It was the 1970s when I started reading comics and my mother, an awkward foot soldier in a new feminist movement, had the vaguest notion that WONDER WOMAN was a feminist icon. In an effort to provide me with an appropriate champion, she picked up issues at the Stars & Stripes bookstore next to the PX and doled them out as rewards when I finished my chores. I devoured them.
Later, in my teens, George Perez relaunched WONDER WOMAN and I ate those up and begged for more. Do you remember Perez’ WONDER WOMAN? Feminist icon, my ass. Naked, save for a sheet of some sort and her mane of impossibly buoyant blue-black hair, the amazon who would be WONDER WOMAN knelt, hands bound, at the feet of Ares (I think?) in a pose that went pretty far in suggesting Diana was about to perform an act that could earn her in jail time in certain southern states. I’d like to tell you I was horrified, but I loved it. And any nascent guilt I may have been nurturing with regard to my sexual appetites was expunged by the fact that our heroine was, without a doubt, going to come back and unleash hell on her captor.
As an adult, I have the very same affection for Kazuo Koike and Kazou Kamimura’s LADY SNOWBLOOD (which, I must confess, I experienced first as a film and then as manga but I recommend both). Our lady metes out vengeance without mercy and, sometimes, without clothes. God bless her. I have seriously considered getting a Lady Snowblood tattoo and I still might one day. She nails something for me that I can’t quite put into words. Something about the internal conflict of the modern woman, or, at least, this modern woman. I want you to want me… in a gentle, mannered kind of way. I want you to think I’m pretty and stylish and desirable and perhaps, occasionally, to remark that I smell nice. But if you make a big deal of it, make untoward moves or comments, or manipulate my professional life because you can’t get past my sexuality I want to draw my heavy sword and cleave your skull in two.
Something like that anyway.
I was promised a trip to Greece if I got straight As in the fourth grade. (We didn’t live far from there, so it’s not quite the boon you’re thinking, but still.) I got my straight As but no vacation. Mom and Dad split up and Mom and I headed back to the States, sans happy fun visit-the-Parthenon good times. I’m still bitter about that–not the divorce, oh lord, I’m well over that. I want my trip to Athens. I earned it! I read LYSISTRATA on my own–for fun! I somehow “got it,” at that age and it remains one of my favorite plays to this day. Where did I discover this love of classical Greece? Not from Edith Hamilton. From WONDER WOMAN. Here I’m going back further than George Perez, though. Here I’m thinking of the TALES OF THE AMAZONS IN ANCIENT TIMES that ran at the back of WW comics starting with issue 247, wherein they kicked things off by battling a kracken!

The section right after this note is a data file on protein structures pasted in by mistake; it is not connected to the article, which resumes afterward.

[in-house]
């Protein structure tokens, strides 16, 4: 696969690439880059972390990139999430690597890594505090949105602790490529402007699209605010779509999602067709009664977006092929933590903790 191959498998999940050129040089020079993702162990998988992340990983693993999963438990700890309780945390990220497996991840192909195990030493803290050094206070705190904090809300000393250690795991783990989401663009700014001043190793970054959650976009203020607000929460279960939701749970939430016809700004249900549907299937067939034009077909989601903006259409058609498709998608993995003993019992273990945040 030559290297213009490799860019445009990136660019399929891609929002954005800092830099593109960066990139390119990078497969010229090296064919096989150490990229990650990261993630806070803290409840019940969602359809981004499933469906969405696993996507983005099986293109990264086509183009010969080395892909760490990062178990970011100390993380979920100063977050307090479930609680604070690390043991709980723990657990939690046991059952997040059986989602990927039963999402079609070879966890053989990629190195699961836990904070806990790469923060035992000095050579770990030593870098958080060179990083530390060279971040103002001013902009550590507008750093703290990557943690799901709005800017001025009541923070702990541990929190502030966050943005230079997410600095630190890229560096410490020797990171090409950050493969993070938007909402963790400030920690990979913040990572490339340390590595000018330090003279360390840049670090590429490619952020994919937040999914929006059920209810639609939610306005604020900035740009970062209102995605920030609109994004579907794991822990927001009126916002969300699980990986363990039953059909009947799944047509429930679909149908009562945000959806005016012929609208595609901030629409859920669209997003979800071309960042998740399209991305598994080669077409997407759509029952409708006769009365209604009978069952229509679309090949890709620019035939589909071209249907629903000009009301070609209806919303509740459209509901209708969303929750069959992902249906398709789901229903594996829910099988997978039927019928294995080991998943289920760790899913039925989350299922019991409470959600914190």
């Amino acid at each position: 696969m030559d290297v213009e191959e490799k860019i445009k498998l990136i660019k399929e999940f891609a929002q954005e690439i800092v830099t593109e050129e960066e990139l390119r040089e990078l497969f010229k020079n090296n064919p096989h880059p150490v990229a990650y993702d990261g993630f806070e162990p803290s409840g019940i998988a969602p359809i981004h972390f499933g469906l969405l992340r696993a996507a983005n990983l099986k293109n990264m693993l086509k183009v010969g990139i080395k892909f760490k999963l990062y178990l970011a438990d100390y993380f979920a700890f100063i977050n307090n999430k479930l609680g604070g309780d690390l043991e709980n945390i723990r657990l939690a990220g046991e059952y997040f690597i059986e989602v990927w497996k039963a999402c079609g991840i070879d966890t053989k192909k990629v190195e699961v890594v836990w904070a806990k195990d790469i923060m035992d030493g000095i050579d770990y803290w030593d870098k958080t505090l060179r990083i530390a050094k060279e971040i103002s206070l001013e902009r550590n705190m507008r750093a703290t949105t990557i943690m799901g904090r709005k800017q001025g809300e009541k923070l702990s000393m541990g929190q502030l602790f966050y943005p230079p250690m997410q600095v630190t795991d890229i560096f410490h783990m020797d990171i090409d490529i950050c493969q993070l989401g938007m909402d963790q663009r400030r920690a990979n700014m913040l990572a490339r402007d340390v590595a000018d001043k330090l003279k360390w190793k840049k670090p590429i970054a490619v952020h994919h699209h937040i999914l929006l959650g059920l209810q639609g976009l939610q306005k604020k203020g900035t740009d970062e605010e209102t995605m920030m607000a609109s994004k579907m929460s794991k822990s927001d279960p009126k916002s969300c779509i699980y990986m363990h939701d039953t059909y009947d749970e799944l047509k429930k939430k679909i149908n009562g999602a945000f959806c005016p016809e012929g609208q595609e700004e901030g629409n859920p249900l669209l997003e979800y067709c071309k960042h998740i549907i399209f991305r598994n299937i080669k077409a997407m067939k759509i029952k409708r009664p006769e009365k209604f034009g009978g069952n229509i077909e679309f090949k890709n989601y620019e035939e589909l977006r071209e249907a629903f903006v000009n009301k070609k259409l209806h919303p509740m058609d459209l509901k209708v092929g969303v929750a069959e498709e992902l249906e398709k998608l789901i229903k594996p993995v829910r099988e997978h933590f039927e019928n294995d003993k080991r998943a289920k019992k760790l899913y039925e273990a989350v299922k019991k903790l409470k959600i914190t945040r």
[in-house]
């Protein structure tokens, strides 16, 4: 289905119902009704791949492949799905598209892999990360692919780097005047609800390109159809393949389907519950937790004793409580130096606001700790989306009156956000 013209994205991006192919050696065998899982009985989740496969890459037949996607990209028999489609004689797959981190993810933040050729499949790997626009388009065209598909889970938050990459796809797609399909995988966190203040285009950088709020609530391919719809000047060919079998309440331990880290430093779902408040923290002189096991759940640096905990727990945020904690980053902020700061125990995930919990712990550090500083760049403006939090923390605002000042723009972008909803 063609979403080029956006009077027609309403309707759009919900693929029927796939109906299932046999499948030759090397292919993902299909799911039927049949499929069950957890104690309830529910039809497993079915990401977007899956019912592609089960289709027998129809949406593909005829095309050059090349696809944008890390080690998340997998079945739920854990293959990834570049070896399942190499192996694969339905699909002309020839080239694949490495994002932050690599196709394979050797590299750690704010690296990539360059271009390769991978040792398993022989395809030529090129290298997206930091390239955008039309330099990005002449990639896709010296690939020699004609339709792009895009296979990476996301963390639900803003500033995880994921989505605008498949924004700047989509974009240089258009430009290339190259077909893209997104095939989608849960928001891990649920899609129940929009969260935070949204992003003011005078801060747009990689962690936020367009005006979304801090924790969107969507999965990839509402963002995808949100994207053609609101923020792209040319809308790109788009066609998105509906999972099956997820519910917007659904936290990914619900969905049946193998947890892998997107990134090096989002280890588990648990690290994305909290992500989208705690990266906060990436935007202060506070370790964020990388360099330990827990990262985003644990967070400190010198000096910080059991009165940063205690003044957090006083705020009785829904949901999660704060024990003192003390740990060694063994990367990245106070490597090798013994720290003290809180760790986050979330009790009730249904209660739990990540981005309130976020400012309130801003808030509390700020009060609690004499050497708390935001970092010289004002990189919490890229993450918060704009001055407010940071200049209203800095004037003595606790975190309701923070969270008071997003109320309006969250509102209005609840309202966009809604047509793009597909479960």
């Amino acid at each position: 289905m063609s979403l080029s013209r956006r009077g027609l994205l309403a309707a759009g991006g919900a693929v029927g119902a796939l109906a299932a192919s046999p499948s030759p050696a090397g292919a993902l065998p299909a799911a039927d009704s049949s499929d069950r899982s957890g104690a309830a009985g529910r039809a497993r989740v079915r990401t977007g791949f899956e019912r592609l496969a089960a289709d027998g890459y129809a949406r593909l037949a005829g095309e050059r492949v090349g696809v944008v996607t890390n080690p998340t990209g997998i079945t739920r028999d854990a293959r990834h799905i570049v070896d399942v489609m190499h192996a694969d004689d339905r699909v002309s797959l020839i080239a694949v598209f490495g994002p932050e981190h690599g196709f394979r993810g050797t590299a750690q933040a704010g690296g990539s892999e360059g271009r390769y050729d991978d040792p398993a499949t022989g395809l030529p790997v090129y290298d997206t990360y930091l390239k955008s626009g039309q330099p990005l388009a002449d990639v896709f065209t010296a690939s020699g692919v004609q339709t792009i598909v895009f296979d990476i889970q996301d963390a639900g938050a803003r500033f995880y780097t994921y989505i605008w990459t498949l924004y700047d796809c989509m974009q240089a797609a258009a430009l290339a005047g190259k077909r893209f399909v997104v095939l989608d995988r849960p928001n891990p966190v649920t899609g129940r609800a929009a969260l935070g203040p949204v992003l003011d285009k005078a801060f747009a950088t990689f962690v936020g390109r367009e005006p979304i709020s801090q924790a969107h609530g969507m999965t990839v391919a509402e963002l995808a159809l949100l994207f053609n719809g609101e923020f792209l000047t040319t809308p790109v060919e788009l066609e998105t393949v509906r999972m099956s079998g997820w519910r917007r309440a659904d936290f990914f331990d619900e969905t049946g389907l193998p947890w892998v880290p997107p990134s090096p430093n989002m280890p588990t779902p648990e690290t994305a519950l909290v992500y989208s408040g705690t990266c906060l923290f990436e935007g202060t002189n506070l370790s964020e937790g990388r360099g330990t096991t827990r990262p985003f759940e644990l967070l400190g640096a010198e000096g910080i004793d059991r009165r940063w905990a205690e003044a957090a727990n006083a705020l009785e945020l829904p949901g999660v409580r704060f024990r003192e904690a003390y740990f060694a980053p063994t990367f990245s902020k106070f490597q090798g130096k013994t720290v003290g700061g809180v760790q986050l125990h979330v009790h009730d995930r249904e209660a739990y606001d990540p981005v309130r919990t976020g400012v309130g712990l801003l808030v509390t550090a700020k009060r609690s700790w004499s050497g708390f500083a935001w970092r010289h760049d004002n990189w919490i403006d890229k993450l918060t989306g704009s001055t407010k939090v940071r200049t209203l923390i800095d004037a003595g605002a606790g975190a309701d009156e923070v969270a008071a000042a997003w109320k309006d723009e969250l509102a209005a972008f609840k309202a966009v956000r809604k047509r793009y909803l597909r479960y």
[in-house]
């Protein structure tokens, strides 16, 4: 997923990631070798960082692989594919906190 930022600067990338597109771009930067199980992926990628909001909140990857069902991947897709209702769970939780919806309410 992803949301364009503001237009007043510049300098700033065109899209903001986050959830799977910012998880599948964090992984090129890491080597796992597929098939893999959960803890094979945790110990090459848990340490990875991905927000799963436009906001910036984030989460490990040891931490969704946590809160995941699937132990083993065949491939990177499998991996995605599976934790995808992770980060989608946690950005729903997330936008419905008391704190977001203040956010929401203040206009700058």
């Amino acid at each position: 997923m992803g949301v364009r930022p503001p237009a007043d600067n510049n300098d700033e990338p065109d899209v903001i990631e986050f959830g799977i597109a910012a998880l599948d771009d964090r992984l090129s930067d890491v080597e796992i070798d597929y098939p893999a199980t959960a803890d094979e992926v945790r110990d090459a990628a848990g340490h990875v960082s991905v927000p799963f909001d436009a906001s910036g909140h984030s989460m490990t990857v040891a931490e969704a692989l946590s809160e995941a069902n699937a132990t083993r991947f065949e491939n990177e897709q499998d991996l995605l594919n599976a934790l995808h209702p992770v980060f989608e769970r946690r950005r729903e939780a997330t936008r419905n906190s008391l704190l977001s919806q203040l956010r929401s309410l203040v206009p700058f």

“Fight on, my sisters, fight on!” screams the queen. Fight on they do indeed. And it’s awesome. Plus, you know what’s hotter than slave girl Lea? A metal bikini with a sword belt. Kudos my sisters. If loving you is wrong, I don’t want to be right.
(Have the Amazons ever had their own series? If not, that’s a goddamn shame.)
As dumb and corny as these things can be, there’s something about the invocation of the gods and goddesses–in this case, Aphrodite–that just works for me on some lizard brain level. I fret, I cheer… dumb as it is, I’m invested and I’m hooked.
Walt Simonson gets the power of myth (har har) and that, I think, is what makes his Thor run required reading. My google-fu is weak, apparently, as I’m not able to turn up the issue number that he wrote in verse, but I have a signed copy of it somewhere. I need to find it because I really do think that if our house were on fire and Henry and Matt and the animals were safe, allowing me a few minute to gather some things I’d leave with our wedding album, my grandmother’s ring, my Mason-Pearson hairbrush and that comic.
There are probably a hundred other titles that would qualify as mythology of some sort or other (I’d love to make an argument for PLANETARY, but I’m running out of time), but I can not move on without making mention of Neil Gaiman’s SANDMAN. My affection has not waned in the years since I first read of mopey Morpheus and his siblings. I’m no elves and fairies kind of gal, mind you–Tolkien is, for some arbitrary reason, my nerd line in the sand but I am unapologetic and unrepentant in my love for this series. The same way I can’t tell you what makes a song work, I can’t say what Gaiman does here that makes us feel like he didn’t so much invent the Endless as discover them. Maybe the gods helped, who knows? Whoever is responsible, I am grateful. And if you need me to marry myself to one volume, I choose Brief Lives (Volume 7).
There’s something primal about trying to plot the universe in terms we understand, assigning human qualities to forces of nature. It’s comforting in that it provides the illusion of order and elevates the human being above what is likely his/her natural station. I’ll leave any further discussion of the hows and wherefores to Joseph Campbell and CG Jung but I will venture far enough into the discourse to wonder if the comic book is not the perfect delivery device for these tales. Words and pictures. It’s as ancient as Lascaux. My lizard brain remembers.